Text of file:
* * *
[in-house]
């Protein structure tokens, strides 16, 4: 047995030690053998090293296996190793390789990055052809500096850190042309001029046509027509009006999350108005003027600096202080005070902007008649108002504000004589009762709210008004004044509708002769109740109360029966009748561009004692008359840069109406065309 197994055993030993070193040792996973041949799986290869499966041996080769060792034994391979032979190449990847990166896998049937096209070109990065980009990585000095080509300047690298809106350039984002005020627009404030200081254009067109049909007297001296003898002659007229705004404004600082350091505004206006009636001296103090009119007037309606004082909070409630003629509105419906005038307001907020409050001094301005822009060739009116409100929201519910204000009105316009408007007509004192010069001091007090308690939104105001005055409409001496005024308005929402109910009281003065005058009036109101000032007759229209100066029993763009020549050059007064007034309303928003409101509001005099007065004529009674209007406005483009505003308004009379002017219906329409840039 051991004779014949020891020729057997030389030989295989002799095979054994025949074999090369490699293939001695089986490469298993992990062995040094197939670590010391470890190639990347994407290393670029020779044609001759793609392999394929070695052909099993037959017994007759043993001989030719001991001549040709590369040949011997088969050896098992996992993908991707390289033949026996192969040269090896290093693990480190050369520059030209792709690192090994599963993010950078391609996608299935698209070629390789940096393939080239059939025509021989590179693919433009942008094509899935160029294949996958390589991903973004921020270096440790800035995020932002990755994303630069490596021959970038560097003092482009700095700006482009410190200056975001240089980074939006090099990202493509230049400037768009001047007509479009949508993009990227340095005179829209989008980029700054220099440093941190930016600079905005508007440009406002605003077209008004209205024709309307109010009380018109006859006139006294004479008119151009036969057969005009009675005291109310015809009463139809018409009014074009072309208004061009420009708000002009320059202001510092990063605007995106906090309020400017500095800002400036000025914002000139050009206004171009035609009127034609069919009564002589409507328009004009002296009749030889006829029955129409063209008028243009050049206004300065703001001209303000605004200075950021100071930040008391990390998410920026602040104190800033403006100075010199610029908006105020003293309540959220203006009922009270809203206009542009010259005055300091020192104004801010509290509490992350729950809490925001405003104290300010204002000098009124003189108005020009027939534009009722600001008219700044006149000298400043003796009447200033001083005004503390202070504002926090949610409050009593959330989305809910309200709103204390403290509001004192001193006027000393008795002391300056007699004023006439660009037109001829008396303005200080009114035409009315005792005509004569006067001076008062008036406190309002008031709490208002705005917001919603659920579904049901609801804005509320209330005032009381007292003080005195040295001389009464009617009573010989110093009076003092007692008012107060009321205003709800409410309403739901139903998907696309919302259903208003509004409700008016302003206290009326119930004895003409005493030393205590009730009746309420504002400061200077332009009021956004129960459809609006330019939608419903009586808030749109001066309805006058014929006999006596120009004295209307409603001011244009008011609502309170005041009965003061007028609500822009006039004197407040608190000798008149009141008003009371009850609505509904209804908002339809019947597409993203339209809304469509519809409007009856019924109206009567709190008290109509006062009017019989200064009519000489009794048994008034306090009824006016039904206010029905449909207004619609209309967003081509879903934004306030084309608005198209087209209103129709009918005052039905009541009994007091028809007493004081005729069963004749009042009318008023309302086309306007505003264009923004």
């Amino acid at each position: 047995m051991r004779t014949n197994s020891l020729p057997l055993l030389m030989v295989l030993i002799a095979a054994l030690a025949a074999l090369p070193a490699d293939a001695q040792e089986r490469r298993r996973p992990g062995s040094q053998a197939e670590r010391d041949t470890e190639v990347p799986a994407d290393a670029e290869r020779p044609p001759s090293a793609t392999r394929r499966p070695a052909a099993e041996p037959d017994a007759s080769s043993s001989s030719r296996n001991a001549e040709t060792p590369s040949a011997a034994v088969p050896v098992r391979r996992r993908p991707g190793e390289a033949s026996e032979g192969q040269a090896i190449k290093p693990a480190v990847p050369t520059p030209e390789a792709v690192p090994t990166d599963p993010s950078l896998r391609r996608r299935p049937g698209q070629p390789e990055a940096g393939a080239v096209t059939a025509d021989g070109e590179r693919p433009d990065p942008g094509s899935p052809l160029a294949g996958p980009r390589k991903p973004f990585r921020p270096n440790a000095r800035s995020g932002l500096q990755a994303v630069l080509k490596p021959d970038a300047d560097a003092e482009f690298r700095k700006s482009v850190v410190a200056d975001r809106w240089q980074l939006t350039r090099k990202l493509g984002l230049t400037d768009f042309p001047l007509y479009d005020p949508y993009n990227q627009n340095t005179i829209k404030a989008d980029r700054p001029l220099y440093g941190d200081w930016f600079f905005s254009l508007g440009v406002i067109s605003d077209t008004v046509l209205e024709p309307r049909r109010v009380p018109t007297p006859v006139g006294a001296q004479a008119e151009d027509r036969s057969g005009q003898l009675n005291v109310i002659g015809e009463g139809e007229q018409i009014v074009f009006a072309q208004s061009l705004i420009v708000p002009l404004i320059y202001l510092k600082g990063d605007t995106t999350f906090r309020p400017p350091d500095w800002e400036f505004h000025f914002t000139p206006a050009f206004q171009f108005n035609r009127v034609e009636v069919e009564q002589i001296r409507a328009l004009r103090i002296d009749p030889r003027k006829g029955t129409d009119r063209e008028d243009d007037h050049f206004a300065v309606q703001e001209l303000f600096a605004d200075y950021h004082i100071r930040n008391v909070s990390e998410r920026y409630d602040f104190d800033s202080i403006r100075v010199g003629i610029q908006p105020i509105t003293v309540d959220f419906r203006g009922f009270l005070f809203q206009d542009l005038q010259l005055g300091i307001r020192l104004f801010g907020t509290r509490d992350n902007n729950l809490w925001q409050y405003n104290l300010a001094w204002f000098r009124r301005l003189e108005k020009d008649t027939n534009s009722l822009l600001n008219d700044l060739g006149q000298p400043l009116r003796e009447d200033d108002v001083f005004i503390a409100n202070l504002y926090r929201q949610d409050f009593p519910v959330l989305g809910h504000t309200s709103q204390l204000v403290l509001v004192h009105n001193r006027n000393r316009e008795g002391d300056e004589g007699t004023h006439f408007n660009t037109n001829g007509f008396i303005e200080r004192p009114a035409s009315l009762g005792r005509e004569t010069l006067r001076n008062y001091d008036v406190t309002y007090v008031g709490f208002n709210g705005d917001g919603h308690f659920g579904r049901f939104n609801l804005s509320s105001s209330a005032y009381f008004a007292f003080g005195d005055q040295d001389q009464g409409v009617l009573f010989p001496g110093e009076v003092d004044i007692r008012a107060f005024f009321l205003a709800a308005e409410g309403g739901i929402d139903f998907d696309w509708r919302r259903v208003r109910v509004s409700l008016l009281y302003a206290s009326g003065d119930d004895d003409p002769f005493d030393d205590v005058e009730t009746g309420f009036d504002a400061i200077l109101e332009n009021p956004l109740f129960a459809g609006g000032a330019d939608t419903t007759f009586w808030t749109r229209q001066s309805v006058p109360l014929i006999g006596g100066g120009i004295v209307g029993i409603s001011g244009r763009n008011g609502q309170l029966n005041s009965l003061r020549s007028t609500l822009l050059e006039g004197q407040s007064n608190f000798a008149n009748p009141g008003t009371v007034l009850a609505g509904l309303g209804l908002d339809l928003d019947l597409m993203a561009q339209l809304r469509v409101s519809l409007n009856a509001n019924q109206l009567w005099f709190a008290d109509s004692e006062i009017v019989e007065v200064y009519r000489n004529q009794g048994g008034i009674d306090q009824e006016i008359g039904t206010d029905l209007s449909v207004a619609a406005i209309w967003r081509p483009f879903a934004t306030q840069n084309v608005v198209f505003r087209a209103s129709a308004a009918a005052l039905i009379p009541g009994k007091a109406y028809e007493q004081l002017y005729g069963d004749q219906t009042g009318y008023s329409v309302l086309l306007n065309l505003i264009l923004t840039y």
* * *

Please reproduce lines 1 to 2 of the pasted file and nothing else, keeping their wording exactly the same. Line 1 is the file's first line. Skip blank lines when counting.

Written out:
[in-house]
């Protein structure tokens, strides 16, 4: 047995030690053998090293296996190793390789990055052809500096850190042309001029046509027509009006999350108005003027600096202080005070902007008649108002504000004589009762709210008004004044509708002769109740109360029966009748561009004692008359840069109406065309 197994055993030993070193040792996973041949799986290869499966041996080769060792034994391979032979190449990847990166896998049937096209070109990065980009990585000095080509300047690298809106350039984002005020627009404030200081254009067109049909007297001296003898002659007229705004404004600082350091505004206006009636001296103090009119007037309606004082909070409630003629509105419906005038307001907020409050001094301005822009060739009116409100929201519910204000009105316009408007007509004192010069001091007090308690939104105001005055409409001496005024308005929402109910009281003065005058009036109101000032007759229209100066029993763009020549050059007064007034309303928003409101509001005099007065004529009674209007406005483009505003308004009379002017219906329409840039 051991004779014949020891020729057997030389030989295989002799095979054994025949074999090369490699293939001695089986490469298993992990062995040094197939670590010391470890190639990347994407290393670029020779044609001759793609392999394929070695052909099993037959017994007759043993001989030719001991001549040709590369040949011997088969050896098992996992993908991707390289033949026996192969040269090896290093693990480190050369520059030209792709690192090994599963993010950078391609996608299935698209070629390789940096393939080239059939025509021989590179693919433009942008094509899935160029294949996958390589991903973004921020270096440790800035995020932002990755994303630069490596021959970038560097003092482009700095700006482009410190200056975001240089980074939006090099990202493509230049400037768009001047007509479009949508993009990227340095005179829209989008980029700054220099440093941190930016600079905005508007440009406002605003077209008004209205024709309307109010009380018109006859006139006294004479008119151009036969057969005009009675005291109310015809009463139809018409009014074009072309208004061009420009708000002009320059202001510092990063605007995106906090309020400017500095800002400036000025914002000139050009206004171009035609009127034609069919009564002589409507328009004009002296009749030889006829029955129409063209008028243009050049206004300065703001001209303000605004200075950021100071930040008391990390998410920026602040104190800033403006100075010199610029908006105020003293309540959220203006009922009270809203206009542009010259005055300091020192104004801010509290509490992350729950809490925001405003104290300010204002000098009124003189108005020009027939534009009722600001008219700044006149000298400043003796009447200033001083005004503390202070504002926090949610409050009593959330989305809910309200709103204390403290509001004192001193006027000393008795002391300056007699004023006439660009037109001829008396303005200080009114035409009315005792005509004569006067001076008062008036406190309002008031709490208002705005917001919603659920579904049901609801804005509320209330005032009381007292003080005195040295001389009464009617009573010989110093009076003092007692008012107060009321205003709800409410309403739901139903998907696309919302259903208003509004409700008016302003206290009326119930004895003409005493030393205590009730009746309420504002400061200077332009009021956004129960459809609006330019939608419903009586808030749109001066309805006058014929006999006596120009004295209307409603001011244009008011609502309170005041009965003061007028609500822009006039004197407040608190000798008149009141008003009371009850609505509904209804908002339809019947597409993203339209809304469509519809409007009856019924109206009567709190008290109509006062009017019989200064009519000489009794048994008034306090009824006016039904206010029905449909207004619609209309967003081509879903934004306030084309608005198209087209209103129709009918005052039905009541009994007091028809007493004081005729069963004749009042009318008023309302086309306007505003264009923004």